Please use this identifier to cite or link to this item: http://hdl.handle.net/1893/9937
Appears in Collections:Aquaculture Journal Articles
Peer Review Status: Refereed
Title: Linkage relationships and haplotype polymorphism among cichlid Mhc class II B loci
Authors: Malaga-Trillo, Edward
Zaleska-Rutczynska, Zofia
McAndrew, Brendan
Vincek, Vladimir
Figueroa, Felipe
Sultmann, Holger
Klein, Jan
Contact Email: b.j.mcandrew@stir.ac.uk
Issue Date: Jul-1998
Publisher: The Genetics Society of America
Citation: Malaga-Trillo E, Zaleska-Rutczynska Z, McAndrew B, Vincek V, Figueroa F, Sultmann H & Klein J (1998) Linkage relationships and haplotype polymorphism among cichlid Mhc class II B loci, Genetics, 149 (3), pp. 1527-1537.
Abstract: The species flocks of cichlid fishes in the Great East African Lakes are paradigms of adaptive radiation and hence, of great interest to evolutionary biologists. Phylogenetic studies of these fishes have, however, been hampered by the lack of suitable polymorphic markers. The genes of the major histocompatibility complex hold the promise to provide, through their extensive polymorphism, a large number of such markers, but their use has been hampered by the complexity of the genetic system and the lack of definition of the individual loci. In this study we take the first substantial step to alleviate this problem. Using a combination of methods, including the typing of single sperm cells, gyno- or androgenetic individuals, and haploid embryos, as well as sequencing of class II B restriction fragments isolated from gels for Southern blots, we identify the previously characterized homology groups as distinct loci. At least 17 polymorphic class II B loci, all of which are presumably transcribed, have been found among the different species studied. Most of these loci are shared across the various cichlid species and genera. The number of loci per haplotype varies from individual to individual, ranging from 1 to 13. A total of 21 distinct haplotypes differing in the number of loci they carry has thus far been identified. All the polymorphic loci are part of the same cluster in which, however, distances between at least some of the loci (as indicated by recombination frequencies) are relatively large. Both the individual loci and the haplotypes can now be used to study phylogenetic relationships among the members of the species flocks and the mode in which speciation occurs during adaptive radiation.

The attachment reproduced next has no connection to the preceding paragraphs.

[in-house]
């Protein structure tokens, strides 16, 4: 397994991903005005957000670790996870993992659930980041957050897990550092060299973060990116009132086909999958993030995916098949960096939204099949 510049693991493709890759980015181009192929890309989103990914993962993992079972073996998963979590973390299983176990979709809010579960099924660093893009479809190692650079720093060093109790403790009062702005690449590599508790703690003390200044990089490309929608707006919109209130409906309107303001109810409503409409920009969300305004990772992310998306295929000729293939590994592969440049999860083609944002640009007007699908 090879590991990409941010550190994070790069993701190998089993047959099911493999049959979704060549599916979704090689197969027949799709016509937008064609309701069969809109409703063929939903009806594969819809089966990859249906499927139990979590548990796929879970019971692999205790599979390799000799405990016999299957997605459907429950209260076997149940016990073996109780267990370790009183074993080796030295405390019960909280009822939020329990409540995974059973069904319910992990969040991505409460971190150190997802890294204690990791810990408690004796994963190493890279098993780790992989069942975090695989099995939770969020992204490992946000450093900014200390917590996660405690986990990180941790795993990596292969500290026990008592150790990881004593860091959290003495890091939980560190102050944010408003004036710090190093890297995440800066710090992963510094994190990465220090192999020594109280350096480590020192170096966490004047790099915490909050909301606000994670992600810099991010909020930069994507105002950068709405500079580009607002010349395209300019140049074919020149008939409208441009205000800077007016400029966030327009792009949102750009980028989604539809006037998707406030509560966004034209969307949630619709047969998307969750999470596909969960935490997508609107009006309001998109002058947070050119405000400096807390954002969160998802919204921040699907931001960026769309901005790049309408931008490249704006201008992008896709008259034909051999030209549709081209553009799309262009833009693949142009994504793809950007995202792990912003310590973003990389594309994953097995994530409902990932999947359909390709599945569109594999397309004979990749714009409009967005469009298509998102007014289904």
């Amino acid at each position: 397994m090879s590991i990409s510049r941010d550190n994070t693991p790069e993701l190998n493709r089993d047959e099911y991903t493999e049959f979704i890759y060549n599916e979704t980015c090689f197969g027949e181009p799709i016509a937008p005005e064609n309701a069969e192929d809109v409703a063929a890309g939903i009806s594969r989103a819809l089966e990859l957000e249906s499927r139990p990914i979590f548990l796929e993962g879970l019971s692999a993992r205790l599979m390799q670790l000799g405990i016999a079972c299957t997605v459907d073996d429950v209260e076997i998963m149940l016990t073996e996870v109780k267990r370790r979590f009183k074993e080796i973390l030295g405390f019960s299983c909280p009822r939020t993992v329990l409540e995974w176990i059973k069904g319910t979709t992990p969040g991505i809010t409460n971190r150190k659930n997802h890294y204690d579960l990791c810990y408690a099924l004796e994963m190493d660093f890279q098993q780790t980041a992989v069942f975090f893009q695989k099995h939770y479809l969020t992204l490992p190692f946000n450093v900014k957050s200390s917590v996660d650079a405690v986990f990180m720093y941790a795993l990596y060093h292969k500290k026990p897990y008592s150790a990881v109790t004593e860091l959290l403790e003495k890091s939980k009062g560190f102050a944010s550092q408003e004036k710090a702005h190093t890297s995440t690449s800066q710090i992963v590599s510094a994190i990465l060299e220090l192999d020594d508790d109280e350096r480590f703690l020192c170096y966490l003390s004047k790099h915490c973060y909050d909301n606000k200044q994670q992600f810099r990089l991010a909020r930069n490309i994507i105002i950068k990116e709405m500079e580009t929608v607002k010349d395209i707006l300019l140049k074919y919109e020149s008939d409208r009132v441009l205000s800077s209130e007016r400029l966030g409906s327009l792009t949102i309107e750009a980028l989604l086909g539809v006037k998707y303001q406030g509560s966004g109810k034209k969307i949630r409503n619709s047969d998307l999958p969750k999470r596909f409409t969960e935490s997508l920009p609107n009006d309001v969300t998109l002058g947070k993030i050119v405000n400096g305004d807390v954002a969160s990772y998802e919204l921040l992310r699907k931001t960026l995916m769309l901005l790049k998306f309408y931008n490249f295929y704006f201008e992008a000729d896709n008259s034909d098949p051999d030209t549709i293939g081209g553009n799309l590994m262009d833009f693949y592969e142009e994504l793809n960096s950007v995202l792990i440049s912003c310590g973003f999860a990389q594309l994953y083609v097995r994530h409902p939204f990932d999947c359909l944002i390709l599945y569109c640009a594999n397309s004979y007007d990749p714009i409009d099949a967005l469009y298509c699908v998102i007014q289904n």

Type: Journal Article
URI: http://hdl.handle.net/1893/9937
URL: http://www.genetics.org/content/149/3/1527.abstract
Rights: The publisher does not allow this work to be made publicly available in this Repository. Please use the Request a Copy feature at the foot of the Repository record to request a copy directly from the author. You can only request a copy if you wish to use this work for your own research or private study.
Affiliation: Max Planck Institute for Biology
Max Planck Institute for Biology
Aquaculture
University of Miami, USA
Max Planck Institute for Biology
Max Planck Institute for Biology
Max Planck Institute for Biology

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